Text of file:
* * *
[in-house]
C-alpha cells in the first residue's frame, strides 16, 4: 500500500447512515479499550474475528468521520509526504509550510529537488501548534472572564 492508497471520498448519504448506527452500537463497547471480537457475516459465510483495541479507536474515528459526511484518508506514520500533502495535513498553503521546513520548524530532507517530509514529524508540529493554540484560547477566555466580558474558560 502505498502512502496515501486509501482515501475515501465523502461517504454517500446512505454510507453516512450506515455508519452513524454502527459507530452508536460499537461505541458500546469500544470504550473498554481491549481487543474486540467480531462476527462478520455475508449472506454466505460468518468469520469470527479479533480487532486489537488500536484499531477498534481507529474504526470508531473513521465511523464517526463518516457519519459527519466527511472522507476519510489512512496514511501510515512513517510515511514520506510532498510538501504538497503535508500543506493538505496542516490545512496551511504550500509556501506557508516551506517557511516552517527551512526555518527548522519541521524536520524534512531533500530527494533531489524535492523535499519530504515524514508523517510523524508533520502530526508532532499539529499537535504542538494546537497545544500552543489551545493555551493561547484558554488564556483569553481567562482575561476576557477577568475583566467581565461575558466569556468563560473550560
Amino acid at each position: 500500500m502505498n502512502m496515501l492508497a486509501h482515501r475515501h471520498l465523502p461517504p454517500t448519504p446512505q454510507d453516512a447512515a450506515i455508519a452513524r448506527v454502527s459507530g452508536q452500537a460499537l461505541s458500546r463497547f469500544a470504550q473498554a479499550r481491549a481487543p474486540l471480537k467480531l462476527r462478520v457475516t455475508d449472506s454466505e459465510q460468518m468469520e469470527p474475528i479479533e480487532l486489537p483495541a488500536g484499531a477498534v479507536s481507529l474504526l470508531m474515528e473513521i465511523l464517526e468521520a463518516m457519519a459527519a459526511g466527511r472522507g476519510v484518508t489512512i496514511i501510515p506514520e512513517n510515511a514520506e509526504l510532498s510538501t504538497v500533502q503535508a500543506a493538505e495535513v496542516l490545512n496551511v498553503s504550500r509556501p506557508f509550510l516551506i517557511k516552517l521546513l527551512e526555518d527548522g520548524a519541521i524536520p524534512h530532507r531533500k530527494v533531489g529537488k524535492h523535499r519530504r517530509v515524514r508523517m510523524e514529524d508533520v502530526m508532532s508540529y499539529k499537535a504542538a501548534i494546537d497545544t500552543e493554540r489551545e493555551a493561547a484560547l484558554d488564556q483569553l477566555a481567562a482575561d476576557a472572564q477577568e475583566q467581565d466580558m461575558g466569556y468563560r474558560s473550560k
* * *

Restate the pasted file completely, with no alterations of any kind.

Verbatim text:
[in-house]
C-alpha cells in the first residue's frame, strides 16, 4: 500500500447512515479499550474475528468521520509526504509550510529537488501548534472572564 492508497471520498448519504448506527452500537463497547471480537457475516459465510483495541479507536474515528459526511484518508506514520500533502495535513498553503521546513520548524530532507517530509514529524508540529493554540484560547477566555466580558474558560 502505498502512502496515501486509501482515501475515501465523502461517504454517500446512505454510507453516512450506515455508519452513524454502527459507530452508536460499537461505541458500546469500544470504550473498554481491549481487543474486540467480531462476527462478520455475508449472506454466505460468518468469520469470527479479533480487532486489537488500536484499531477498534481507529474504526470508531473513521465511523464517526463518516457519519459527519466527511472522507476519510489512512496514511501510515512513517510515511514520506510532498510538501504538497503535508500543506493538505496542516490545512496551511504550500509556501506557508516551506517557511516552517527551512526555518527548522519541521524536520524534512531533500530527494533531489524535492523535499519530504515524514508523517510523524508533520502530526508532532499539529499537535504542538494546537497545544500552543489551545493555551493561547484558554488564556483569553481567562482575561476576557477577568475583566467581565461575558466569556468563560473550560
Amino acid at each position: 500500500m502505498n502512502m496515501l492508497a486509501h482515501r475515501h471520498l465523502p461517504p454517500t448519504p446512505q454510507d453516512a447512515a450506515i455508519a452513524r448506527v454502527s459507530g452508536q452500537a460499537l461505541s458500546r463497547f469500544a470504550q473498554a479499550r481491549a481487543p474486540l471480537k467480531l462476527r462478520v457475516t455475508d449472506s454466505e459465510q460468518m468469520e469470527p474475528i479479533e480487532l486489537p483495541a488500536g484499531a477498534v479507536s481507529l474504526l470508531m474515528e473513521i465511523l464517526e468521520a463518516m457519519a459527519a459526511g466527511r472522507g476519510v484518508t489512512i496514511i501510515p506514520e512513517n510515511a514520506e509526504l510532498s510538501t504538497v500533502q503535508a500543506a493538505e495535513v496542516l490545512n496551511v498553503s504550500r509556501p506557508f509550510l516551506i517557511k516552517l521546513l527551512e526555518d527548522g520548524a519541521i524536520p524534512h530532507r531533500k530527494v533531489g529537488k524535492h523535499r519530504r517530509v515524514r508523517m510523524e514529524d508533520v502530526m508532532s508540529y499539529k499537535a504542538a501548534i494546537d497545544t500552543e493554540r489551545e493555551a493561547a484560547l484558554d488564556q483569553l477566555a481567562a482575561d476576557a472572564q477577568e475583566q467581565d466580558m461575558g466569556y468563560r474558560s473550560k